Fellows' Field Reports
with Andrew Donnelly and Stephen Mandravelis
Members: Free | Visitors: Free with admission
Please join us to hear 2020-2021 Suzanne and Caleb Loring Research Fellow Andrew Donnelly and 2021-2022 Mary Catherine Mooney Fellow Stephen Mandravelis, discuss their research and current projects.
Andrew Donnelly will discuss his thesis project, "Reconstructing Sexuality: The Politics of Sex and Manhood in the Civil War Era." He is currently a Mellon/ACLS Public Fellow at the National Book Foundation.
He received his PhD from the English Department at Harvard University in May 2020. His research examines the history of sexuality in the literature of the US Civil War and Reconstruction, and his book project, Confederate Sympathies: The Homoerotics of White Supremacy, 1850-1915, argues that depictions of homoeroticism between men cultivated sympathy for pro-slavery ideology and Lost Cause nostalgia for the antebellum South. His research and writing has been published in College Literature and American Literature. He is also the founder of Freedom Summer Collegiate, a program of the Freedom Project Network, in which PhD candidates and university faculty members teach college seminars in the summer to high school students at the Freedom Projects in the Mississippi Delta and Meridian, Mississippi.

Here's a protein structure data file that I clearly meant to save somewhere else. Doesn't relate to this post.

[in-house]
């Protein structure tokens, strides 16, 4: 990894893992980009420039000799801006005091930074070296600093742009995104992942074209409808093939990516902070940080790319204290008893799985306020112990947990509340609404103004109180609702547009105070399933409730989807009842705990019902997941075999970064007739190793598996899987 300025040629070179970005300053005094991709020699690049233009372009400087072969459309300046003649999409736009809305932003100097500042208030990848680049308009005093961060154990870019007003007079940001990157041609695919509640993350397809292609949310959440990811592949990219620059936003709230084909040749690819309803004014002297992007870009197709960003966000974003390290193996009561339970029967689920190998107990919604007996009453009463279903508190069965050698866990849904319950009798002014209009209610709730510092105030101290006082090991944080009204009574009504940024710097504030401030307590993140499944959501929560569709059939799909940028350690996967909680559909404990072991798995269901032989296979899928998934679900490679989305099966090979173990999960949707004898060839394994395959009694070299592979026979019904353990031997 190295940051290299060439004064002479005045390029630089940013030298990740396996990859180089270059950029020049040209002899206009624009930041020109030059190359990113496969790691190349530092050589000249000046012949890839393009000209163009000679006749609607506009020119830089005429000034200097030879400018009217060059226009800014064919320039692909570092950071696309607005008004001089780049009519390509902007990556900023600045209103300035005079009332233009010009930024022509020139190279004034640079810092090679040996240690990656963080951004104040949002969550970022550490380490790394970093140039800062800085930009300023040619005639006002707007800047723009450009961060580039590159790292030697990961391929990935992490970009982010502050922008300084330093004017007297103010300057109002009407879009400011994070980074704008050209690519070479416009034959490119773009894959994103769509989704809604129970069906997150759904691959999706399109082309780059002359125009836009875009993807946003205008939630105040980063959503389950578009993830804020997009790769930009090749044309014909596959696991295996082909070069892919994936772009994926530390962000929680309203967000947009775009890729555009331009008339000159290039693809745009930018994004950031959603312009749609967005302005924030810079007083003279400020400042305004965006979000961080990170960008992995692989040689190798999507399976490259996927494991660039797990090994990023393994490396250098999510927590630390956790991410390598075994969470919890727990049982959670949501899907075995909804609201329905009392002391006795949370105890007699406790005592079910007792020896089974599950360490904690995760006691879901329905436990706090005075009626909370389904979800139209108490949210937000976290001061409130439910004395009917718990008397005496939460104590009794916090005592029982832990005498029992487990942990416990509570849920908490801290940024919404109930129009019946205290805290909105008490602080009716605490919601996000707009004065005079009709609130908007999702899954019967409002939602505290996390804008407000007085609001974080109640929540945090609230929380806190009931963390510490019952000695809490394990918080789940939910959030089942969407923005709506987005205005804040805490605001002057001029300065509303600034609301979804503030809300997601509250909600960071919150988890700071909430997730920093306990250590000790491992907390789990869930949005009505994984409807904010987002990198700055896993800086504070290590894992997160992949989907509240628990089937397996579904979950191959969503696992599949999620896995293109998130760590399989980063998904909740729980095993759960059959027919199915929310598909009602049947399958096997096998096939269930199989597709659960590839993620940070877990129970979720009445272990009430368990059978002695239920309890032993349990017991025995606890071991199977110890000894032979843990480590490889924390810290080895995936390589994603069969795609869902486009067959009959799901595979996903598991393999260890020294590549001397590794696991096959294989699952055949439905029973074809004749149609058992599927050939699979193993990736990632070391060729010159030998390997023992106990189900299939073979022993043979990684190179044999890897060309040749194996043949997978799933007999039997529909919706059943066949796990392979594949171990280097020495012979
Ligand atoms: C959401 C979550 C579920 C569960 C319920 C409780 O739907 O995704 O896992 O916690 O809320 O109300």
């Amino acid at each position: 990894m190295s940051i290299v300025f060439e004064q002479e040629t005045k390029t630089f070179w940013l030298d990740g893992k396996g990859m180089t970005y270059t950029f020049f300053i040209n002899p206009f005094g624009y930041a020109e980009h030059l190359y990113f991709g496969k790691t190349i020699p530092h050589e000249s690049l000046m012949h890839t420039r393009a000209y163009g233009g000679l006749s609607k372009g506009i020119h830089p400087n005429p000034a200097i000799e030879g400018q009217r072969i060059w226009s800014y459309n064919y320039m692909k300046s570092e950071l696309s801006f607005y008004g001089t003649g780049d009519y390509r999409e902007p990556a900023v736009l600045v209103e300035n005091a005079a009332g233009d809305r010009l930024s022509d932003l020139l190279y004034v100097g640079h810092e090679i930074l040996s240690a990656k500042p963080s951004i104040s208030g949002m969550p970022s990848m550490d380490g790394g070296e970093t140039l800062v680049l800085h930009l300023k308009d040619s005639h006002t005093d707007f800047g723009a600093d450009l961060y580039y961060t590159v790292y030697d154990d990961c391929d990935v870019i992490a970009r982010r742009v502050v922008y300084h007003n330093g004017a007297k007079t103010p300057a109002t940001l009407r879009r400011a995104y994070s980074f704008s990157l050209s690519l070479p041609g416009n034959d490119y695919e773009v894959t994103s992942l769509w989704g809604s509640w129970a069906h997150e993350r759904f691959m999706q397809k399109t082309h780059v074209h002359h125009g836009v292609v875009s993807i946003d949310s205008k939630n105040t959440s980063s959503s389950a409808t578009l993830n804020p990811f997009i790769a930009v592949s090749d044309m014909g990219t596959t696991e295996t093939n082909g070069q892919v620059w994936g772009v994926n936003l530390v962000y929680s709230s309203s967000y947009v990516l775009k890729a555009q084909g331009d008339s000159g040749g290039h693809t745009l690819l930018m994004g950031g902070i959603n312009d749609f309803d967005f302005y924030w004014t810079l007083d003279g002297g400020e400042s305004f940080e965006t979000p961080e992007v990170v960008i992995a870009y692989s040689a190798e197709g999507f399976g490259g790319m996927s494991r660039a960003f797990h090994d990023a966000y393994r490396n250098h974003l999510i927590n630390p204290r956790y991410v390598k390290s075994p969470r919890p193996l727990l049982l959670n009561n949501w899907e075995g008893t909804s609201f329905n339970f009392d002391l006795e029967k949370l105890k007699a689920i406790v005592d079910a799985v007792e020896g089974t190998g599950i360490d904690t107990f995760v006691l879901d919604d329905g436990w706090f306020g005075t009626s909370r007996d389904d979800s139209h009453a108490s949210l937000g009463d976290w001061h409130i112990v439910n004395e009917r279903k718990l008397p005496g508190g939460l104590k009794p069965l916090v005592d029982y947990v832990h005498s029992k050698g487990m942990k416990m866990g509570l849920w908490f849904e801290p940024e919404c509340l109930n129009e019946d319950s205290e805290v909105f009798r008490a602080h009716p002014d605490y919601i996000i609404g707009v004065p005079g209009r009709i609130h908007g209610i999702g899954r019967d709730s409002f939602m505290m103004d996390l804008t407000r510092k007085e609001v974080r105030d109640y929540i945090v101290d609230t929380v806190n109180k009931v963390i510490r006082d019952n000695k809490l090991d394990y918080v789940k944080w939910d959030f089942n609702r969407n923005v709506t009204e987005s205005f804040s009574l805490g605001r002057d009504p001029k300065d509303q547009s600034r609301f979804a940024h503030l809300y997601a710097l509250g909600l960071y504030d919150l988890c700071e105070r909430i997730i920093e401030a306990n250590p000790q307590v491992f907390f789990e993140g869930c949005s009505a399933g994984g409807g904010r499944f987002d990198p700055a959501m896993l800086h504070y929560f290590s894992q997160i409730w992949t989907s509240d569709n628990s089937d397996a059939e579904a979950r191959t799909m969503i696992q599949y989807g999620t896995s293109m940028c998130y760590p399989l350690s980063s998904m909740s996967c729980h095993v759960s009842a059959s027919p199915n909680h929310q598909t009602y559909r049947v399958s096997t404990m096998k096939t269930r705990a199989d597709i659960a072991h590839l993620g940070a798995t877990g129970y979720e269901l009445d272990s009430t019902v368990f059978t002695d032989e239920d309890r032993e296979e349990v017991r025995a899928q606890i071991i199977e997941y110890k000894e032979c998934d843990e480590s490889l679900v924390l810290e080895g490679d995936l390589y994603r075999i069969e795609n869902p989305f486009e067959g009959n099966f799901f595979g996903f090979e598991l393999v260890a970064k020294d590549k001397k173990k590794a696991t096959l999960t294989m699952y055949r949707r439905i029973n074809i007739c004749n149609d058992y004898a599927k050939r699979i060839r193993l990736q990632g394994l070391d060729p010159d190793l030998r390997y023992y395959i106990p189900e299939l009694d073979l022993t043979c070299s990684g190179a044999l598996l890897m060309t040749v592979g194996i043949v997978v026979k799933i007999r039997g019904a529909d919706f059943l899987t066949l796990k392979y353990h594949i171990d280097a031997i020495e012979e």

The Suzanne and Caleb Loring Research Fellowship is offered jointly with the Massachusetts Historical Society.
Stephen Mandravelis's research at the Boston Athenæum supports a paper to be delivered at the 2021 Association of Historians of American Art (AHAA) Biennial Symposium. The paper, "Toward a Reconsideration of Charles Bird King," proposes that King (1785-1862)—an artist often associated with the dire prospects of the arts in the Federal-era United States—was actually a highly satirical artist. In his Field Report, Stephen will explore records relating the Athenæum's fifth Annual Exhibition in 1831, including attendance, membership, public outreach, and more.
Stephen is an Assistant Professor of Art History at the University of Tennessee at Chattanooga. He received his PhD in the art and material culture of the United States from the University of North Carolina at Chapel Hill in 2018. His research focuses on the interaction of art and everyday life, specifically how vernacular images and objects shaped ideas of popular taste, geopolitical standing, and self-identity in the long nineteenth century. His research complicates the definition of art by highlighting how sub-elite consumers engaged with their material surroundings and exploring challenges to traditional artistic hierarchies. Stephen's work has been supported by the Terra Foundation for American Art, Andrew W. Mellon Foundation, SECAC, the Royster Society of Fellows, and others. His writing has appeared in Nineteenth-Century Art Worldwide; Nineteenth-Century American History; Southern Things: A Place, Its People, and Its Things; and Not About Face: Identity and Appearance, Past and Present.